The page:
DramaPhysical TheatreReviewSouth West

Metamorphosis – Theatre Royal Plymouth

Reviewer: Indigo Cleverley

Writer: Franz Kafka

Adaptor: Lemn Sissay OBE

Director: Scott Graham

A brand new interpretation of Franz Kafka’s novel Metamorphosis, Frantic Assembly’s new co-production opened in the Theatre Royal Plymouth this week and is a perfect blend between the well-known story of Gregor Sampsa and Frantic Assembly’s unique physical movement styles, used expertly to convey emotions, storylines and characteristics.

Most of us are familiar with the story of Metamorphosis, the tale of Gregor Sampsa who wakes up one morning to find himself transformed into a huge insect, but one thing interesting about this interpretation is that the actual metamorphosis does not occur until the end of Act 1. Surprisingly, this is a successful, albeit brave, decision as it firmly establishes the character personalities and traits but also what triggers the transformation in the first place

A team of only five theatrically and physically talented actors propel this production onto the Lyric stage, lead by Felipe Pacheco as Gregor Samsa whose raw emotions, heartbreaking voice cracks and gripping physical movements are compelling and extremely moving alongside Gregor’s sister Grete (Hannah Sinclair) whose onstage dynamic is absorbing – although the characters relationships are questionable. The parents played by Troy Glasgow and Louise Mai Newberry both exhibit precise, noteworthy monologues throughout the play – all portraying the fracturing family feuding fantastically.

‘’I am met by everyone, remembered by no one’’ Gregor Samsa admits woefully in the second act, reflecting his emotional turmoil and discontent with his monotonous lifestyle – wholly consumed by the pressures of working and providing for his family. Despite being set in the 1900s, the themes and issues prominent in the show are just as prominent in today’s society and therefore 2023 audiences are moved by this abstract presentation of the consequences of pressure, expectations and repetition.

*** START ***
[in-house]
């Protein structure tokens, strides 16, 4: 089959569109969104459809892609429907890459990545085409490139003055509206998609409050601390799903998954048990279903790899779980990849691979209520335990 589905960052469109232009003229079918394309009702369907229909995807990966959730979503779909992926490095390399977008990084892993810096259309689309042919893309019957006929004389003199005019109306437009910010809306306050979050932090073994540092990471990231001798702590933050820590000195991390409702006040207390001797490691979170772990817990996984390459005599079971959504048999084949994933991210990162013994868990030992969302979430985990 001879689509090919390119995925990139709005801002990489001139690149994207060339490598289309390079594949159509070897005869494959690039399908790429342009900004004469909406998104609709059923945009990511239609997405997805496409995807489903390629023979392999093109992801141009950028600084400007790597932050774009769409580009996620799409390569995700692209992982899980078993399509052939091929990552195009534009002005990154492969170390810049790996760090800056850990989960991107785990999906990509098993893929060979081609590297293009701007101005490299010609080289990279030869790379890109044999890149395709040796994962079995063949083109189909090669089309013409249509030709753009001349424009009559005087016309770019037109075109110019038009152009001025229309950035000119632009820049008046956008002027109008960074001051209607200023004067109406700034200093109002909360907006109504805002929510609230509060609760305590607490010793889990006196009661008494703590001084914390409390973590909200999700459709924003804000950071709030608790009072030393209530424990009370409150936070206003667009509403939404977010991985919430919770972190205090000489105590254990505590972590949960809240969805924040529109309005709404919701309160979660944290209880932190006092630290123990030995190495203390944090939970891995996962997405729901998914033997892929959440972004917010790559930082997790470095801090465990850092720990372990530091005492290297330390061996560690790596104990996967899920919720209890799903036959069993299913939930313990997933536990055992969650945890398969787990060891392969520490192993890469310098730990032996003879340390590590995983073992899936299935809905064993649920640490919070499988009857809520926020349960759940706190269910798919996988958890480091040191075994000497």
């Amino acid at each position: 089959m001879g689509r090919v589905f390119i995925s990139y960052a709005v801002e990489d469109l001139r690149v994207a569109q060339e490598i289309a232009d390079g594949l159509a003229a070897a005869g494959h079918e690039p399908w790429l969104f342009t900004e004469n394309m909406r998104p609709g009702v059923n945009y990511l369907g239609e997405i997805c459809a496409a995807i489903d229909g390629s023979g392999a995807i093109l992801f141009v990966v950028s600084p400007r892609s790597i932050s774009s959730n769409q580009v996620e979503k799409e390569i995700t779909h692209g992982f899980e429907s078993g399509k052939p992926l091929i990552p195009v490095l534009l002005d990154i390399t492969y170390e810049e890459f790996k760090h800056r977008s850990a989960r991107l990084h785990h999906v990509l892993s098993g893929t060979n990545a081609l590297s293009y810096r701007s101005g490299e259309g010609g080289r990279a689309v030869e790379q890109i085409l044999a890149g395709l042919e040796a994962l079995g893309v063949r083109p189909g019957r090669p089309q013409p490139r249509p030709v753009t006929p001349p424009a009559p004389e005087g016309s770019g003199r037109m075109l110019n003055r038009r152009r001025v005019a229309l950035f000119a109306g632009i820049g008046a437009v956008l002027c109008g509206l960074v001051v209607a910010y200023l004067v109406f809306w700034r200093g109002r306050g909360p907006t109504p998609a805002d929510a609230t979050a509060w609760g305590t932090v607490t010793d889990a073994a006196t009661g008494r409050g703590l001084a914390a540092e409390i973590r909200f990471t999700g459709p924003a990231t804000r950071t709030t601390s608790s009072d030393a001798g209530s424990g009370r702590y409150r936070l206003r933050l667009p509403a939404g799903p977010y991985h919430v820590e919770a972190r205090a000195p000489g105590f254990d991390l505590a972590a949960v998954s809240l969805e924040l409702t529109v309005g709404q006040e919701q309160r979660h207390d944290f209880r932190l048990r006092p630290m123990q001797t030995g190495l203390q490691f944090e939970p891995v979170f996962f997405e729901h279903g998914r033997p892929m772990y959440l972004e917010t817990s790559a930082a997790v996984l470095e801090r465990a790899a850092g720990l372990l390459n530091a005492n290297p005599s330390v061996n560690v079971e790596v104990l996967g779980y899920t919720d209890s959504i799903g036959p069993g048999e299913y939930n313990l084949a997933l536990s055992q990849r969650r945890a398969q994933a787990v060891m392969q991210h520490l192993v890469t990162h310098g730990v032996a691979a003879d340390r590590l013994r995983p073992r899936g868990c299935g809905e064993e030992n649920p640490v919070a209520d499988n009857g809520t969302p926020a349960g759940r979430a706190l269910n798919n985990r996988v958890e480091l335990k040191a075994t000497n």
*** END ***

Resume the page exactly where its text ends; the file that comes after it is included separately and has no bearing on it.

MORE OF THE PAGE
Visually, this production is outstanding. The use of shadows and lighting (Simisola Majekodunmi) is admirable – particularly at the start of act 2 with the blackouts and movement of the ceiling light. Additionally, sound (Helen Skiera) plays a crucial role in the performance – the contrasts between ominous synth music and delicate ethereal piano tunes establish the atmosphere of the scene and the character’s emotions.

Starting the performance with the projections flickering across the stage draws in the audience from the first second, flooding the stage in a fascinating figure. Furthermore, the set design grips you from the first moment – an illuminated bedroom with basic furniture and fluid silk walls which at points sway to create an eerie dysmorphic appearance.

Frantic Assembly have gained notoriety as one of the most successful British theatre companies – this show proves why. Full to the brim with enrapturing monologues, graceful lifts and movements and vehement visuals, Metamorphosis is theatre at its best and most powerful.

Runs until 16 September 2022

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The Southwest team is under the editorship of John McRoberts. The Reviews Hub was set up in 2007. Our mission is to provide the most in-depth, nationwide arts coverage online.

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